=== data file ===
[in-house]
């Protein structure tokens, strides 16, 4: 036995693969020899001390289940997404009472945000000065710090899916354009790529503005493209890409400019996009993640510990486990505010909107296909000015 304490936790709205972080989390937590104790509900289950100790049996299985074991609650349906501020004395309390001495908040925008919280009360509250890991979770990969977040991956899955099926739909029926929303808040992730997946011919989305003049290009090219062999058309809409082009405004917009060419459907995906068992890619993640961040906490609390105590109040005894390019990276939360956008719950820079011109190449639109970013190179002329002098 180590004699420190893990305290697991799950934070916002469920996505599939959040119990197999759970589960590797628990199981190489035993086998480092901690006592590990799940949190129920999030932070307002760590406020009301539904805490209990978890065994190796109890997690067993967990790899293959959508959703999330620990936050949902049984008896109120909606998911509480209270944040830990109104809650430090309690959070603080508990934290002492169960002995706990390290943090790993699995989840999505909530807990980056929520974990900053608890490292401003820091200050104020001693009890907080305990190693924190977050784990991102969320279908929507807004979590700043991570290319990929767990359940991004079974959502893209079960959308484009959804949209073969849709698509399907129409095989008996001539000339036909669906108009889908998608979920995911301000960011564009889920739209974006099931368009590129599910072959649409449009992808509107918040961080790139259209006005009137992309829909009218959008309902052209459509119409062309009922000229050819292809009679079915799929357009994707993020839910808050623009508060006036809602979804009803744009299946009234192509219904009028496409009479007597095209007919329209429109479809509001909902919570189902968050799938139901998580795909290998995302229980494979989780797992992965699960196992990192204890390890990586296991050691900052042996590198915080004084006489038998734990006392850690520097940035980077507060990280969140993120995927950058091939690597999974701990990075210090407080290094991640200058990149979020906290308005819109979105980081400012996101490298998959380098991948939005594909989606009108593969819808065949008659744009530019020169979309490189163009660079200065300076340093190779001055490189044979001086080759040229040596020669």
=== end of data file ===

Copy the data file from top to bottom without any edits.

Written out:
[in-house]
């Protein structure tokens, strides 16, 4: 036995693969020899001390289940997404009472945000000065710090899916354009790529503005493209890409400019996009993640510990486990505010909107296909000015 304490936790709205972080989390937590104790509900289950100790049996299985074991609650349906501020004395309390001495908040925008919280009360509250890991979770990969977040991956899955099926739909029926929303808040992730997946011919989305003049290009090219062999058309809409082009405004917009060419459907995906068992890619993640961040906490609390105590109040005894390019990276939360956008719950820079011109190449639109970013190179002329002098 180590004699420190893990305290697991799950934070916002469920996505599939959040119990197999759970589960590797628990199981190489035993086998480092901690006592590990799940949190129920999030932070307002760590406020009301539904805490209990978890065994190796109890997690067993967990790899293959959508959703999330620990936050949902049984008896109120909606998911509480209270944040830990109104809650430090309690959070603080508990934290002492169960002995706990390290943090790993699995989840999505909530807990980056929520974990900053608890490292401003820091200050104020001693009890907080305990190693924190977050784990991102969320279908929507807004979590700043991570290319990929767990359940991004079974959502893209079960959308484009959804949209073969849709698509399907129409095989008996001539000339036909669906108009889908998608979920995911301000960011564009889920739209974006099931368009590129599910072959649409449009992808509107918040961080790139259209006005009137992309829909009218959008309902052209459509119409062309009922000229050819292809009679079915799929357009994707993020839910808050623009508060006036809602979804009803744009299946009234192509219904009028496409009479007597095209007919329209429109479809509001909902919570189902968050799938139901998580795909290998995302229980494979989780797992992965699960196992990192204890390890990586296991050691900052042996590198915080004084006489038998734990006392850690520097940035980077507060990280969140993120995927950058091939690597999974701990990075210090407080290094991640200058990149979020906290308005819109979105980081400012996101490298998959380098991948939005594909989606009108593969819808065949008659744009530019020169979309490189163009660079200065300076340093190779001055490189044979001086080759040229040596020669």